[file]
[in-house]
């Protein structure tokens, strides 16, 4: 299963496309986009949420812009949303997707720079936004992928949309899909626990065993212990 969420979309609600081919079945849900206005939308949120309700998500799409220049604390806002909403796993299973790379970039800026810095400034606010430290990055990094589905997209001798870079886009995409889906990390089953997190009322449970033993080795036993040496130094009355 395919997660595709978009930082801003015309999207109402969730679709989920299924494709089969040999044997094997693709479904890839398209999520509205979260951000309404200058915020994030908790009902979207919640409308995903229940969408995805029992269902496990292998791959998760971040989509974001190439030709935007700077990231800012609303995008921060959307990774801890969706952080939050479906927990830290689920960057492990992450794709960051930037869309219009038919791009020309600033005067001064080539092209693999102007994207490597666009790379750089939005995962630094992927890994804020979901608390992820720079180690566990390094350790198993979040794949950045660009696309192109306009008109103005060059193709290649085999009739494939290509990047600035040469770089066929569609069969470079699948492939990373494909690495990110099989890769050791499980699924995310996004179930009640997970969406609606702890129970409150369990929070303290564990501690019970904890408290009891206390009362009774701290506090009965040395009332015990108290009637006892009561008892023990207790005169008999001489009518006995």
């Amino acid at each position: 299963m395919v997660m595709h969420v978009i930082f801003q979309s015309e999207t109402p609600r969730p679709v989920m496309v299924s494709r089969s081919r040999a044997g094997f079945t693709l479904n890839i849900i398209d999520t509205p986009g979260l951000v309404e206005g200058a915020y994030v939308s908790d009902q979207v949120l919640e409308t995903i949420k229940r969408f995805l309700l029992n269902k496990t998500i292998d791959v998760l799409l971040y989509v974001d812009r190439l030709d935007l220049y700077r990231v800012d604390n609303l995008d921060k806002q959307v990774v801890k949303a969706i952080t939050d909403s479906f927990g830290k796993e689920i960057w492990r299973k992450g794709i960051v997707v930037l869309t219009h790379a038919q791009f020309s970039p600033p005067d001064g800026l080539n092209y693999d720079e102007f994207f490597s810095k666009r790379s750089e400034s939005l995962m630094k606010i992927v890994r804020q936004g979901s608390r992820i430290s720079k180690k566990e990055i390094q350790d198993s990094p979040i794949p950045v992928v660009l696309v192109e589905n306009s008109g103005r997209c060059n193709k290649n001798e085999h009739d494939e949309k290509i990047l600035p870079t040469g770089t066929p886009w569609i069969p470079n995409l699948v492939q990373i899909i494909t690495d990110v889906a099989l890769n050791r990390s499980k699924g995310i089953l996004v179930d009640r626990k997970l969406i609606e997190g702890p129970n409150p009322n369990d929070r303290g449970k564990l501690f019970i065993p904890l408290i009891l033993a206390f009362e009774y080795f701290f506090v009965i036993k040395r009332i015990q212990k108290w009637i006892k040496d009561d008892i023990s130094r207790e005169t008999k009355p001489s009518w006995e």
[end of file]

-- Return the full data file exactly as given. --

[in-house]
């Protein structure tokens, strides 16, 4: 299963496309986009949420812009949303997707720079936004992928949309899909626990065993212990 969420979309609600081919079945849900206005939308949120309700998500799409220049604390806002909403796993299973790379970039800026810095400034606010430290990055990094589905997209001798870079886009995409889906990390089953997190009322449970033993080795036993040496130094009355 395919997660595709978009930082801003015309999207109402969730679709989920299924494709089969040999044997094997693709479904890839398209999520509205979260951000309404200058915020994030908790009902979207919640409308995903229940969408995805029992269902496990292998791959998760971040989509974001190439030709935007700077990231800012609303995008921060959307990774801890969706952080939050479906927990830290689920960057492990992450794709960051930037869309219009038919791009020309600033005067001064080539092209693999102007994207490597666009790379750089939005995962630094992927890994804020979901608390992820720079180690566990390094350790198993979040794949950045660009696309192109306009008109103005060059193709290649085999009739494939290509990047600035040469770089066929569609069969470079699948492939990373494909690495990110099989890769050791499980699924995310996004179930009640997970969406609606702890129970409150369990929070303290564990501690019970904890408290009891206390009362009774701290506090009965040395009332015990108290009637006892009561008892023990207790005169008999001489009518006995």
């Amino acid at each position: 299963m395919v997660m595709h969420v978009i930082f801003q979309s015309e999207t109402p609600r969730p679709v989920m496309v299924s494709r089969s081919r040999a044997g094997f079945t693709l479904n890839i849900i398209d999520t509205p986009g979260l951000v309404e206005g200058a915020y994030v939308s908790d009902q979207v949120l919640e409308t995903i949420k229940r969408f995805l309700l029992n269902k496990t998500i292998d791959v998760l799409l971040y989509v974001d812009r190439l030709d935007l220049y700077r990231v800012d604390n609303l995008d921060k806002q959307v990774v801890k949303a969706i952080t939050d909403s479906f927990g830290k796993e689920i960057w492990r299973k992450g794709i960051v997707v930037l869309t219009h790379a038919q791009f020309s970039p600033p005067d001064g800026l080539n092209y693999d720079e102007f994207f490597s810095k666009r790379s750089e400034s939005l995962m630094k606010i992927v890994r804020q936004g979901s608390r992820i430290s720079k180690k566990e990055i390094q350790d198993s990094p979040i794949p950045v992928v660009l696309v192109e589905n306009s008109g103005r997209c060059n193709k290649n001798e085999h009739d494939e949309k290509i990047l600035p870079t040469g770089t066929p886009w569609i069969p470079n995409l699948v492939q990373i899909i494909t690495d990110v889906a099989l890769n050791r990390s499980k699924g995310i089953l996004v179930d009640r626990k997970l969406i609606e997190g702890p129970n409150p009322n369990d929070r303290g449970k564990l501690f019970i065993p904890l408290i009891l033993a206390f009362e009774y080795f701290f506090v009965i036993k040395r009332i015990q212990k108290w009637i006892k040496d009561d008892i023990s130094r207790e005169t008999k009355p001489s009518w006995e």